Texas Governor Greg Abbott has asked an appeals court to reject a masking requirement imposed by a country judge and promised more lawsuits against officials who rebel against his ban on mask mandates.
Abbott and Texas Attorney General Ken Paxton announced that they had filed a petition asking the 5th Court of Appeals to strike down an order by Dallas County Judge Clay Jenkins, who instructed businesses, public schools, child daycare centers and government offices to require indoor mask-wearing. The governor banned Texas officials from imposing any form of a mask mandate in May, under the threat of a fine of up to $1,000.
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He said wearing a mask should be a personal choice and pointed to vaccines and other health practices as the best way to defeat Covid-19. “Any school district, public university, or local government official that decides to defy [the ban] – which prohibits gov’t entities from mandating masks – will be taken to court,” Abbott wrote on Twitter on Wednesday. “The path forward relies on personal responsibility, not government mandates.”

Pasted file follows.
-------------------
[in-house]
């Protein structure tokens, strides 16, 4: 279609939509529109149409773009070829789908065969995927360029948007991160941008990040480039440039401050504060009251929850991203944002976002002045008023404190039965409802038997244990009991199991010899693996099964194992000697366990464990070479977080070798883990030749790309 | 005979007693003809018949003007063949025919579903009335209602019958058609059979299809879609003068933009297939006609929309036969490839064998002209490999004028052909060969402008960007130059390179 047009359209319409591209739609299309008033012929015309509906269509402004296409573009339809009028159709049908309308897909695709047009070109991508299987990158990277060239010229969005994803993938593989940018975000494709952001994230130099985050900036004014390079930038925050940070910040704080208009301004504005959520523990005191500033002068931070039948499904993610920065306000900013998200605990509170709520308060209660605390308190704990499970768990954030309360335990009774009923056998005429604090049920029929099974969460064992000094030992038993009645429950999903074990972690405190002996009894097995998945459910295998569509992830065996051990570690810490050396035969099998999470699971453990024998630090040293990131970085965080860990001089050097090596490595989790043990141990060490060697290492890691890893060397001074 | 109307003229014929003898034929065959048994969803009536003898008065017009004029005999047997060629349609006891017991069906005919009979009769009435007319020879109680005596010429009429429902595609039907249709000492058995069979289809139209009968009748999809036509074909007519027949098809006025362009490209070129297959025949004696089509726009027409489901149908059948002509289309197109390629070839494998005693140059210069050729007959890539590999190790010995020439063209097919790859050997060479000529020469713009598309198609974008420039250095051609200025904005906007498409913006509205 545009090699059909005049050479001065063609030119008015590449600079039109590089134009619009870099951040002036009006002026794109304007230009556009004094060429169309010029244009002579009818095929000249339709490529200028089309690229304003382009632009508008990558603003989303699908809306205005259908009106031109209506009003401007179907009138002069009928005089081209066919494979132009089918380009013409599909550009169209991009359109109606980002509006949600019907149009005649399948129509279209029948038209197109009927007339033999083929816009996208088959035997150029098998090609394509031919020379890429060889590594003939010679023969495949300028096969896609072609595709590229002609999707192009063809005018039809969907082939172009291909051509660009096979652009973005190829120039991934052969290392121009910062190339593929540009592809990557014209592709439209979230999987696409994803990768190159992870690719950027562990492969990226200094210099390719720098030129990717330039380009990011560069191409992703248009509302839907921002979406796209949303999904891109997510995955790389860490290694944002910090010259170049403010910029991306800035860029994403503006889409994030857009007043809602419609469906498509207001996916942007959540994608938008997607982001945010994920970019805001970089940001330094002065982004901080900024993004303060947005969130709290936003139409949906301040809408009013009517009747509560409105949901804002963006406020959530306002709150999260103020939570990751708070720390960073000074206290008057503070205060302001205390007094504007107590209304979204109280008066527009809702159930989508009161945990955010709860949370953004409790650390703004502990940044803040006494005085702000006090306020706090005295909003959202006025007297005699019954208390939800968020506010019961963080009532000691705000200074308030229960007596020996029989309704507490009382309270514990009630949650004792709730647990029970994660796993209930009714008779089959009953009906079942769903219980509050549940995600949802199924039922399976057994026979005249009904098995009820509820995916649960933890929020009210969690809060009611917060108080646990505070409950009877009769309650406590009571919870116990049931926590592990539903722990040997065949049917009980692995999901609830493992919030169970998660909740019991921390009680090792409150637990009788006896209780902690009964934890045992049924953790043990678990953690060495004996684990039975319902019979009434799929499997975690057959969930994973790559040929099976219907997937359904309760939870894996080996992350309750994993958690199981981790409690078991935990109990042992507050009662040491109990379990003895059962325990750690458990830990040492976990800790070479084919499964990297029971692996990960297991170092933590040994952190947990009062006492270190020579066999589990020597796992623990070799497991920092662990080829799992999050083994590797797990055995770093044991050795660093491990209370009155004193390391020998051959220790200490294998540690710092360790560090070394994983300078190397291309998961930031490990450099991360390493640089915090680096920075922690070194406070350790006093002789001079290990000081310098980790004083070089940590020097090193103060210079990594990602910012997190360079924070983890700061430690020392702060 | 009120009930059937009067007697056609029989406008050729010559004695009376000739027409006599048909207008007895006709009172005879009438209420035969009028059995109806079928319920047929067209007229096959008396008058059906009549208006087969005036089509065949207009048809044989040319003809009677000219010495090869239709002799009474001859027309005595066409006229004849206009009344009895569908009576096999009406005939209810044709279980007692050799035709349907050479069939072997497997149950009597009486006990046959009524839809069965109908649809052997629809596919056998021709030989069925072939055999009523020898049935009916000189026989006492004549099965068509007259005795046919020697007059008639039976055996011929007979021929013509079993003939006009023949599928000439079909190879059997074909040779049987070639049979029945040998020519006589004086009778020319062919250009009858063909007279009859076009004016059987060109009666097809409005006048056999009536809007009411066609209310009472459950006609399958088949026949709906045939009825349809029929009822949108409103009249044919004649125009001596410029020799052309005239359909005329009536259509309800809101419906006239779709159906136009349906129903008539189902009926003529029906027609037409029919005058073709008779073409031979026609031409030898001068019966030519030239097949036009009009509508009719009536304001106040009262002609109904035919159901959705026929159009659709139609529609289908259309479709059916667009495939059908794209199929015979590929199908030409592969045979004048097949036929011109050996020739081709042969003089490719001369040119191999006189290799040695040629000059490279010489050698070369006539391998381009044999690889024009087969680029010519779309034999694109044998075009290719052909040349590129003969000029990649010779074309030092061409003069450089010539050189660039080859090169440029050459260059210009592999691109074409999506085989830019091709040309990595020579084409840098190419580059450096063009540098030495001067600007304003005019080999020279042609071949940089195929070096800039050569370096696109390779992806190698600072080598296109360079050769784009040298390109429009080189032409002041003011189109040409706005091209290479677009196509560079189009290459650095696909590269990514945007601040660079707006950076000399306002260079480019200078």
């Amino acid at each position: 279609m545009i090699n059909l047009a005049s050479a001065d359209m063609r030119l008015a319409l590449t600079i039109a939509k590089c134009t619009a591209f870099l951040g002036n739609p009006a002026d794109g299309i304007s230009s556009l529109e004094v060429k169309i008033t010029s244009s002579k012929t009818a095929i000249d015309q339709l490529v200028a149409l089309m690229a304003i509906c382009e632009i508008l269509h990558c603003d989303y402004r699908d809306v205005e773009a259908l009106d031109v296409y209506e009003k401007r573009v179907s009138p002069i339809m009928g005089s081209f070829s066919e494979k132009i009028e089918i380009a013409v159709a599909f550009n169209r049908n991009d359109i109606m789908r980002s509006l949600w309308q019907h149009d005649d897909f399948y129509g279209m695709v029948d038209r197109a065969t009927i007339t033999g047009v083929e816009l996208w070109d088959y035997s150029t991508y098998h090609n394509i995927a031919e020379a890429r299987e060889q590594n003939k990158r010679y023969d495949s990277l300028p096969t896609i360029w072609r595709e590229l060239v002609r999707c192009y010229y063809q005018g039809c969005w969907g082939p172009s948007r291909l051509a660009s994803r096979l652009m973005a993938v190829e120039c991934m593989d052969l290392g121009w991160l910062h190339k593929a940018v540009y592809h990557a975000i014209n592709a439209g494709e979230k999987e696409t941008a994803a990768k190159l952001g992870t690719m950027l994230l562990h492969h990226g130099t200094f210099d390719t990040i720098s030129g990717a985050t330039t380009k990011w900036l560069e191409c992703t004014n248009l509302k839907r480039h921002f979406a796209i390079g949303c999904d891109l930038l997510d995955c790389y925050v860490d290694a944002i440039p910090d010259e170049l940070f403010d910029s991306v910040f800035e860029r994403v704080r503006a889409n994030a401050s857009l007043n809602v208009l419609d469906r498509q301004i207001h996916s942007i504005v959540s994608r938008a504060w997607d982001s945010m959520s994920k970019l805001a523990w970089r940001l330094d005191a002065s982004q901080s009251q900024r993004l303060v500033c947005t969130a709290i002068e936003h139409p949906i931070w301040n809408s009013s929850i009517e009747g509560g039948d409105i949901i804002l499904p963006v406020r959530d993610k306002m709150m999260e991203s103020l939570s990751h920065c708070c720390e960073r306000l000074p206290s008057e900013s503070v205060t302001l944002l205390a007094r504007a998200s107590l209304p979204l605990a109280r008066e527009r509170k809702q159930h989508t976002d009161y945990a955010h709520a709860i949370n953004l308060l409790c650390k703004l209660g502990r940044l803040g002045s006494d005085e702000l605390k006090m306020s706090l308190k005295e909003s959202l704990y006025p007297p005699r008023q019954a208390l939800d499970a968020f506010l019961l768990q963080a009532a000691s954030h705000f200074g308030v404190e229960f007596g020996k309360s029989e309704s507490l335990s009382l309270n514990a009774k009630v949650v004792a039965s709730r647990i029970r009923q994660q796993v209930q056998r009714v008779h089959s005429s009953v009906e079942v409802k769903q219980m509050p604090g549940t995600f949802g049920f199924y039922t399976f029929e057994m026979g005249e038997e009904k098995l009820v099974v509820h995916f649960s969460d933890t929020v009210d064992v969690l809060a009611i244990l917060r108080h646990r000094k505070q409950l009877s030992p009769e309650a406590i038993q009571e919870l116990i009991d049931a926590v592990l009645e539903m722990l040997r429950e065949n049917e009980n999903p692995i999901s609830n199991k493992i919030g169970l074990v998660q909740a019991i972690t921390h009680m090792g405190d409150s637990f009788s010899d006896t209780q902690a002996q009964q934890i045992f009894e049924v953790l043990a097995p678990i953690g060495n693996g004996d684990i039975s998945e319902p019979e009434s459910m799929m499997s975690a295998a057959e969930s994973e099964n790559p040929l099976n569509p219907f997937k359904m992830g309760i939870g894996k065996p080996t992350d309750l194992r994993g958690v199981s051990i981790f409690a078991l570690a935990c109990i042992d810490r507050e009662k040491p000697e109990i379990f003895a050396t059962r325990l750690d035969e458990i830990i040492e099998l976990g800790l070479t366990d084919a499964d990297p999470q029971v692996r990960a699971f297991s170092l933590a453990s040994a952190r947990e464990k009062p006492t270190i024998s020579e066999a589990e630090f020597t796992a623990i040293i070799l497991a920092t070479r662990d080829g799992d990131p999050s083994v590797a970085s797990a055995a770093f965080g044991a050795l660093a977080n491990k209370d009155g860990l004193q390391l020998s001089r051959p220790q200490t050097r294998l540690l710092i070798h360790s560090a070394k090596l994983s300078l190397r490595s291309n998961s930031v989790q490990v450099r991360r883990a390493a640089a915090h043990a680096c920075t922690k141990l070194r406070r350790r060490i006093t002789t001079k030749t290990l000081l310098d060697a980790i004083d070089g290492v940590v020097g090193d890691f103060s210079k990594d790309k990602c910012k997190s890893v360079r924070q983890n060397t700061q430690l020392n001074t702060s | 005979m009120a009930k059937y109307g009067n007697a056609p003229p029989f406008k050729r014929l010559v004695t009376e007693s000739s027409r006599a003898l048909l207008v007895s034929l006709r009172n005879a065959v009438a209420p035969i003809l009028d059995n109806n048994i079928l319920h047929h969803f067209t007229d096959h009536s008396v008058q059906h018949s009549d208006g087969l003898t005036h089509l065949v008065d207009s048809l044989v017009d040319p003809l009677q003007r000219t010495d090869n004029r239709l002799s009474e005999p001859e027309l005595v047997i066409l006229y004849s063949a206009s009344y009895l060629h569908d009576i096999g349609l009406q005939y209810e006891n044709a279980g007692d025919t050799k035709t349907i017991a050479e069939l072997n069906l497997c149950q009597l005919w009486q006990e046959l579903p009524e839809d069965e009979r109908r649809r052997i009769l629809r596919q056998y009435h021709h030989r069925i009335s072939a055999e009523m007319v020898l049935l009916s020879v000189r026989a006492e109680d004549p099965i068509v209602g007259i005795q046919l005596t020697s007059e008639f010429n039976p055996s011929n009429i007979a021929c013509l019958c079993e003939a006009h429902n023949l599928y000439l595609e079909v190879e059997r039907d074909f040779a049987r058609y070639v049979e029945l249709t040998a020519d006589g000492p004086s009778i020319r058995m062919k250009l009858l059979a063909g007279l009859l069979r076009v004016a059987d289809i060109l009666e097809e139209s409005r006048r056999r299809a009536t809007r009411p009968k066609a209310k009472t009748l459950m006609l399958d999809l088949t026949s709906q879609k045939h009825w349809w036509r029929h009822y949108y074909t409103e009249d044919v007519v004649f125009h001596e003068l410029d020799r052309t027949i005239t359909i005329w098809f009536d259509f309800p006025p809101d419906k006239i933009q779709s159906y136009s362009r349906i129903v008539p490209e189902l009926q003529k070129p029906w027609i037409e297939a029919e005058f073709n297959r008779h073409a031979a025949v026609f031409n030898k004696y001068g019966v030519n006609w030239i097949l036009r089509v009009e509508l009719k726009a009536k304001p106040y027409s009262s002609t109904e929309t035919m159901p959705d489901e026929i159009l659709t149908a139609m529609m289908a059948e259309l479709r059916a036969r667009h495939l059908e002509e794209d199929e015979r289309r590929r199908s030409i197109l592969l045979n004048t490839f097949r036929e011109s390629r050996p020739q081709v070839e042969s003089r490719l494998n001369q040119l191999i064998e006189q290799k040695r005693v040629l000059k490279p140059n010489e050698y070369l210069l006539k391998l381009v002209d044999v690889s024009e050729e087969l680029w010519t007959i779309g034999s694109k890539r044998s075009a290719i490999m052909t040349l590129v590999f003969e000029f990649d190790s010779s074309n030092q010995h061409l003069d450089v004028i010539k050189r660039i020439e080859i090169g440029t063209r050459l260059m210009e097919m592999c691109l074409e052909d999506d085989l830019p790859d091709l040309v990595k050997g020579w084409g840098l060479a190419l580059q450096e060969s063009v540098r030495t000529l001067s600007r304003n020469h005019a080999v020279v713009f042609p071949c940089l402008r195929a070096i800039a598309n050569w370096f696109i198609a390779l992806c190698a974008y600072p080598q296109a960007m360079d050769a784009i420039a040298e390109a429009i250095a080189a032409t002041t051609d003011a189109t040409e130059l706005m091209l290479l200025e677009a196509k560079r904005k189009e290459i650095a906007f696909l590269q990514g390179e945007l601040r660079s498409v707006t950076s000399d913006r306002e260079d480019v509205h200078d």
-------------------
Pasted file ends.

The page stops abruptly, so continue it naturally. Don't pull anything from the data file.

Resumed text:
Abbott and Paxton argued that the mandate violated the governor’s executive order that banned local governments from implementing mask regulations. “Attention-grabbing judges and mayors have defied executive orders before, when the pandemic first started, and the courts ruled on our side – the law,” Paxton said in a statement. “I’m confident the outcomes to any suits will side with liberty and individual choice, not mandates and government overreach.”
Dallas, which serves more than 150,000 students, is not the only Texas city that has said it will enforce mask mandates as children head back into the classroom this fall. The Houston Independent School District – Texas’ largest district with over 200,000 students – said it will create a mask mandate pending board approval Thursday.